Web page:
Reinhold found a Model A frame and a Model T frame at a local junkyard owned by James Harding. He cut up the two frames and fashioned one frame for the chassis to his car. He used all fine threaded bolts to hold the chassis together instead of welding it because he had no welder at the time. He found a 1937 Ford rear and cut six inches off each side of the rear and fabricated it down 12 inches less than standard width at Ollie Sholmartin’s Garage in Reinholds. Reinhold credits his friend Ollie Jr. with helping him on the chassis.

Tom O’Brien had a machine shop in Reamstown where he cut the rear axles six inches down on a 1937 Ford. This car also came from a junkyard and he narrow gauged the front down 12 inches. He then had Jim Harding weld it for him.

The back springs from this 1937 Ford were removed and The Reading Spring Works cut the springs down to fit this chassis.

“I found a 1937 Ford 60 horsepower engine also from a junkyard. In 1944, I talked to the Ford dealer in Denver called E.T. Line. The owner did a ‘little phone calling’ and was able to order me a brand-new short block for my engine. The last 60 horse power engine was built in 1940. But the Michigan factory still had some left in stock. I was lucky,” he boasted.

He spent a lot of hours until 2 a.m. assembling the chassis with his friend Ollie Jr. and in other spare time, he would build the wooden slatted body in the planning mill. The mill owner, Harry Gring, did not mind young Richard using the mill after regular work hours.

One of the few relaxing things Reinhold did in those days was to go roller skating. One night at the Sinking Spring Roller Skating Rink, he met a 45-year-old man named Bill who happened to be head foreman at the Reading Airport. Reinhold showed the man pictures of the car in progress. After Bill saw the wooden slats that made up the body of the car he asked Rich what he was going to use to cover the body. After Reinhold replied, “I really don’t know,” the man told Reinhold to come down to the airport as he had something to help.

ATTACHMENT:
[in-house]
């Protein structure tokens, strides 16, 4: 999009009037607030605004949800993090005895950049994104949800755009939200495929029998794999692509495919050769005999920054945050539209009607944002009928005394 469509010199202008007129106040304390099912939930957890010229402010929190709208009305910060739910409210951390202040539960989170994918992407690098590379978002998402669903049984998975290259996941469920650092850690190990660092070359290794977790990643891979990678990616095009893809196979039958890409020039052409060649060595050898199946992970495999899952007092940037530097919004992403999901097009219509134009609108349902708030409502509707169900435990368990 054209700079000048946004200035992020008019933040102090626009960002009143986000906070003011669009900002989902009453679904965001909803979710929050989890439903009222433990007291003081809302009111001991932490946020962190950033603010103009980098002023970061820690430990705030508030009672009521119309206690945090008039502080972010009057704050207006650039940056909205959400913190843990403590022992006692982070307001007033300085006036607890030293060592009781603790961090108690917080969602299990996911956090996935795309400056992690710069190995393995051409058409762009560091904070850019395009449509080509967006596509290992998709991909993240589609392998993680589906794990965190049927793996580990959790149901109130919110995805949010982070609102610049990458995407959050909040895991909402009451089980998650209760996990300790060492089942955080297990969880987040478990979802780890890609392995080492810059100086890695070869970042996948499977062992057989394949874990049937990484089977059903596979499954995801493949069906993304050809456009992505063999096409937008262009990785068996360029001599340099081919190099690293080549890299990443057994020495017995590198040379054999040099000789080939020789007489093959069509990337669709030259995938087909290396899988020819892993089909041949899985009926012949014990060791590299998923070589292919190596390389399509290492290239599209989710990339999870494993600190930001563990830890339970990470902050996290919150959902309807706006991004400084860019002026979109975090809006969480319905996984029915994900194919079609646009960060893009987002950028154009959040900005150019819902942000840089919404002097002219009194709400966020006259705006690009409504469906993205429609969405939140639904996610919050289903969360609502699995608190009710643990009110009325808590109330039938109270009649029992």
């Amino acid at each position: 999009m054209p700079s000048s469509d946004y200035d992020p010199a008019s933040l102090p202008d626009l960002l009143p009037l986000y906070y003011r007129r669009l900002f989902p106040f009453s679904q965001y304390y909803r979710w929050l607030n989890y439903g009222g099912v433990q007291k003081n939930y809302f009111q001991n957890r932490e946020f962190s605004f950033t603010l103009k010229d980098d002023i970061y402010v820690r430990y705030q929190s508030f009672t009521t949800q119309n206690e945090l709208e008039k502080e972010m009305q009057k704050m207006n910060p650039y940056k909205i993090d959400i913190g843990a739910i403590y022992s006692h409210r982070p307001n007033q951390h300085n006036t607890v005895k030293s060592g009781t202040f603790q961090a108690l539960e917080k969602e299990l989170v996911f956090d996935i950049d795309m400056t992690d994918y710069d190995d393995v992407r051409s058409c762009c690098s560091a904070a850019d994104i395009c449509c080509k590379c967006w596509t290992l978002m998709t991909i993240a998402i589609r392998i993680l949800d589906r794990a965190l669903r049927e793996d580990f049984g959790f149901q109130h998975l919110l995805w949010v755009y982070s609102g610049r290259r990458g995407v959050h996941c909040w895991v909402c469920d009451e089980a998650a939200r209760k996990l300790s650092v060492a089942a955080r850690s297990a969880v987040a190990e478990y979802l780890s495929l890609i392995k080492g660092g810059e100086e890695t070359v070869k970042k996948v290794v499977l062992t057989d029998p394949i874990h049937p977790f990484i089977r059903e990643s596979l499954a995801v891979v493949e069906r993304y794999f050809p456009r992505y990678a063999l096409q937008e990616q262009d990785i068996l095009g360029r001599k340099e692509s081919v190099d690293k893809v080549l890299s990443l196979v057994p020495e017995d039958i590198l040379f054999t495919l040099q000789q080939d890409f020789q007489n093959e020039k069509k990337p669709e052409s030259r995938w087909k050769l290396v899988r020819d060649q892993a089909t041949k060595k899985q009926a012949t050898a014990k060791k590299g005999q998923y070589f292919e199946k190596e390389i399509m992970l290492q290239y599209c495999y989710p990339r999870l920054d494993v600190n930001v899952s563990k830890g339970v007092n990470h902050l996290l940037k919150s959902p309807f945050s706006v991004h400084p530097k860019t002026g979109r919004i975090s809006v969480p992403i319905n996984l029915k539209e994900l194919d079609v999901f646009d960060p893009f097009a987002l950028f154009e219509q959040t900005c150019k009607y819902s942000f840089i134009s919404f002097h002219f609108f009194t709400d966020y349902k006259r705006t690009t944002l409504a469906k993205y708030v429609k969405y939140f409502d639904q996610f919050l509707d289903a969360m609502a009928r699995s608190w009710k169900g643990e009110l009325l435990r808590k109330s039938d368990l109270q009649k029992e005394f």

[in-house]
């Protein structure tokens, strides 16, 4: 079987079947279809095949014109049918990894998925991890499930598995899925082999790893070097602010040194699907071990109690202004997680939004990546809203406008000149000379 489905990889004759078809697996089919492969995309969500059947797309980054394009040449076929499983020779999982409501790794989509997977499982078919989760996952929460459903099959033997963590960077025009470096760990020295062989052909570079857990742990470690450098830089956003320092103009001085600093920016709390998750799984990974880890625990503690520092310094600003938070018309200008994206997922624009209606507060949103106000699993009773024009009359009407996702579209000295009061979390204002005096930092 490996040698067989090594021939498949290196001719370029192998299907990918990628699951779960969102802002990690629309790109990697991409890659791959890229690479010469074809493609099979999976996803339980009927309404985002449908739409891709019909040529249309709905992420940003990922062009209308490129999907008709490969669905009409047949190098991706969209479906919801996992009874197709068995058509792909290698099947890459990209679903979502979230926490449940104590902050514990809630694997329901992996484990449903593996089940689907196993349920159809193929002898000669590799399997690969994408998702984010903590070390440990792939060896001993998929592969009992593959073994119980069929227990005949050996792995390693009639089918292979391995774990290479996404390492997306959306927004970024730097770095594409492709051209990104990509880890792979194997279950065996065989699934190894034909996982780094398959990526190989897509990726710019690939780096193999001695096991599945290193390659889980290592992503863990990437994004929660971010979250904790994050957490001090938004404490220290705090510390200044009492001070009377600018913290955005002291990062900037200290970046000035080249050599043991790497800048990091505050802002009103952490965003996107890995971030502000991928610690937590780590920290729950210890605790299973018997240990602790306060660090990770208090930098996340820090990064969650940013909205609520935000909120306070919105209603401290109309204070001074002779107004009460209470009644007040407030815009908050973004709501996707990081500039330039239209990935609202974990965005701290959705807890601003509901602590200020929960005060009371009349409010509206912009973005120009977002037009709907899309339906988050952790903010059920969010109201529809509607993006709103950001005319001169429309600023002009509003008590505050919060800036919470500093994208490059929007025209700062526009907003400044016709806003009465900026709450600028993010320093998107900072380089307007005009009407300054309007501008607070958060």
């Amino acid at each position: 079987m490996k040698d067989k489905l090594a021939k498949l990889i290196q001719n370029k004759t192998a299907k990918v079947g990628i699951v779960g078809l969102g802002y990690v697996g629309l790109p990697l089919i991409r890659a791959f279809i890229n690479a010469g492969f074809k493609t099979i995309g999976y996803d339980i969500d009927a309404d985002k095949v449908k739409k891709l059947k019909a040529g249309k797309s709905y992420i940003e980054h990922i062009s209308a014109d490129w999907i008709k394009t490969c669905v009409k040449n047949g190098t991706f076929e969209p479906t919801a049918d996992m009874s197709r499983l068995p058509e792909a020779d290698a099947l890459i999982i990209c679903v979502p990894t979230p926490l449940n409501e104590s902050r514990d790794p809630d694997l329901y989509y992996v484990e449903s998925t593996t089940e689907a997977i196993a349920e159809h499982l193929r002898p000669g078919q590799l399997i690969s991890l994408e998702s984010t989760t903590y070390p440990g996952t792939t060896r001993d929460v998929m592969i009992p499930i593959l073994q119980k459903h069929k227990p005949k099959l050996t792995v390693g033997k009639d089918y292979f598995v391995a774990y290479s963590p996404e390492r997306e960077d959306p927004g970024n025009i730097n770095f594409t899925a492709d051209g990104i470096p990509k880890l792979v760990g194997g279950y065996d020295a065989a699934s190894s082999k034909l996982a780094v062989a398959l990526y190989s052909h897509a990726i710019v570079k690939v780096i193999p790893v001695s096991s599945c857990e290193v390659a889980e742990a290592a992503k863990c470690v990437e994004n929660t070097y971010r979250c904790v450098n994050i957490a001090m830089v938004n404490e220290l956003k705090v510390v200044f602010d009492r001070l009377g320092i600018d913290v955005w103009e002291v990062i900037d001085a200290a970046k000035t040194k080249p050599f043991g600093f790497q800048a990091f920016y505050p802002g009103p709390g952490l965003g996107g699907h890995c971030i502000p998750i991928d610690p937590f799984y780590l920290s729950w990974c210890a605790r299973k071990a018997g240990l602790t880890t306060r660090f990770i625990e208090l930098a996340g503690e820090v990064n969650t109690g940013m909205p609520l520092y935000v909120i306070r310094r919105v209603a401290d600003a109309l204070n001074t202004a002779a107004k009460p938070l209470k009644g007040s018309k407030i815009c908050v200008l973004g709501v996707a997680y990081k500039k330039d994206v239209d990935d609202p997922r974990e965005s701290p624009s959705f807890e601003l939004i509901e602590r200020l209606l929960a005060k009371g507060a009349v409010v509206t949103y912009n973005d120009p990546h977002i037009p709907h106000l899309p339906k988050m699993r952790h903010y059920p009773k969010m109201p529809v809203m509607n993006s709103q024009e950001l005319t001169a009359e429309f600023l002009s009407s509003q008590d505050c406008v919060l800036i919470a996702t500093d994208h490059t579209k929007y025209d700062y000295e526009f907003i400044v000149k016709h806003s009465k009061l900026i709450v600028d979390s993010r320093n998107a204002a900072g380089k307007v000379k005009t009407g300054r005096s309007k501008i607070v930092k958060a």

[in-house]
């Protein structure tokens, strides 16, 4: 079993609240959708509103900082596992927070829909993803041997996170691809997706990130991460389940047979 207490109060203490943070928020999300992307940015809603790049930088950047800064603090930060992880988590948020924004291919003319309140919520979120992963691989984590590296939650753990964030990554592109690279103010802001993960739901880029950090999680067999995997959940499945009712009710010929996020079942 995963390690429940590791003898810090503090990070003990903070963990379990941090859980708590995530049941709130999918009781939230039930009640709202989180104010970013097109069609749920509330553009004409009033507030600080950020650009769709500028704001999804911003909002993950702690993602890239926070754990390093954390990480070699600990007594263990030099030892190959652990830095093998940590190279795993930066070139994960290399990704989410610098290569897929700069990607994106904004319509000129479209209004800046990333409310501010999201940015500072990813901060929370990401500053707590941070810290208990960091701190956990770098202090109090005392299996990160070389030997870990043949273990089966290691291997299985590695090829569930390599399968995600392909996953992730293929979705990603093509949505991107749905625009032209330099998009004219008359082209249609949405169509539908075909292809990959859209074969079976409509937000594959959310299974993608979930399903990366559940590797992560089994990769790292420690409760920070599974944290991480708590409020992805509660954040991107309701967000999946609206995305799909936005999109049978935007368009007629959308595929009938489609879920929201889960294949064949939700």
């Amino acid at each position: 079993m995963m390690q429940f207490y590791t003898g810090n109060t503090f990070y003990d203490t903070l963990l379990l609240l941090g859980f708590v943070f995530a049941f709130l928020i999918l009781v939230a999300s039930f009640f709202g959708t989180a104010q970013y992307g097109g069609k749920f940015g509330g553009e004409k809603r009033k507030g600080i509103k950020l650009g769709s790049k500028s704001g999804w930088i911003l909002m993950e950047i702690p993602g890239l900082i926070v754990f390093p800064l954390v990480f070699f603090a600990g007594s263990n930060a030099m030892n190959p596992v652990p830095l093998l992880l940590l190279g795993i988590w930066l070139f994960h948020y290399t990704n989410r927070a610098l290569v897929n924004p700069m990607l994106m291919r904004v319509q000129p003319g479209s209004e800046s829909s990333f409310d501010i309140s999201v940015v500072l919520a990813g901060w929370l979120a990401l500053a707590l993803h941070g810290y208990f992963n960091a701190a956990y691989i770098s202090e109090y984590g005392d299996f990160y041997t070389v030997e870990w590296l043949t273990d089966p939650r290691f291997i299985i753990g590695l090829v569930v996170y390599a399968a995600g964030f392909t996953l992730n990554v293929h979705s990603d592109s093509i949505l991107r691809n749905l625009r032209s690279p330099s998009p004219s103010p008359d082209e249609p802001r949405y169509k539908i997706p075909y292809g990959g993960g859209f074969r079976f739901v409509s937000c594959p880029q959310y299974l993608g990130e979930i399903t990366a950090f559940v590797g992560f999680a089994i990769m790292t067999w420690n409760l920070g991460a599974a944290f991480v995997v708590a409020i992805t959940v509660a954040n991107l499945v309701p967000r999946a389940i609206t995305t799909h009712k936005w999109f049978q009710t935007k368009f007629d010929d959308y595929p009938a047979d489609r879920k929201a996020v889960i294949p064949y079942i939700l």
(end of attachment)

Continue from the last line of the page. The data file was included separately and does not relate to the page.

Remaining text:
Bill showed Richard a very heavy canvas airplane stretch material that was used to cover the TWA airplane tails at the time. Bill told Richard he would sell the fabric at cost plus a substance called “dope,” a shellac to coat the material. Richard later covered the wooden body with the airplane material and put on 19 separate coats of dope.

“Every time I brushed on the dope the material would stretch when wet and then dry and shrink tight,” he recalls. “Later, I sprayed the body with four coats of Duck green metallic paint.”

Richard used wheels the size of a Metropolitan car to fit the mini wooden vehicle. Bumpers from a 1941 Pontiac were cut down and installed. The center grill section of this 1941 Pontiac was used as were its tail lights. A 1939 Dodge Dash was found and 12 inches was cut out of it to fit the small car. The car also had electric windshield wipers. Richard installed three chrome circles on the outside to dress the car up like a Buick. The gas tank came out of a Crosley and he remembers the headlights were sealed beams. The car had a three speed standard floor shift, the seats came out of a junk yard and the dash was green.

A 60 horse power engine used in the typical style car of the times would have given those rides little power. This pieced together car with its smaller diameter wheel base, 10 inches less in diameter then the standard car, allowed the small car to have a lot of power. Soon after the car was finished, Reinhold and Ollie Jr. drove to The Langhorne Motor Speedway near Philadelphia one Sunday. The car had a good trial run on the track that day.

“My small car could run at 70 mph,” Reinhold gleamed as he remembered. “The car handled like a midget race car.”

When Richard called the notary to have it licensed he was told it had to first be inspected. The notary required a Lancaster County inspector to come out and look at it. Richard took the state policeman for a wild ride and the officer deemed the car road worthy. While the officer was writing the letter of approval for the notary he told Reinhold he needed a name for the car. Reinhold proudly said, “The Rein Car.” So in 1944, the first and only Rein Car was built, licensed and titled.

Reinhold drove the car until 1949. At 19, he realized he needed a pickup truck to start his own contracting business to build houses. He traded the Rein Car for a truck. Reinhold knew of the next four owners of the Rein Car but then he lost track.

“I sure wish I could find that car, even what is left of it. I am now 86 years old, but would still like to restore it,” said Reinhold. “I would love to have one more ride in The Rein Car.”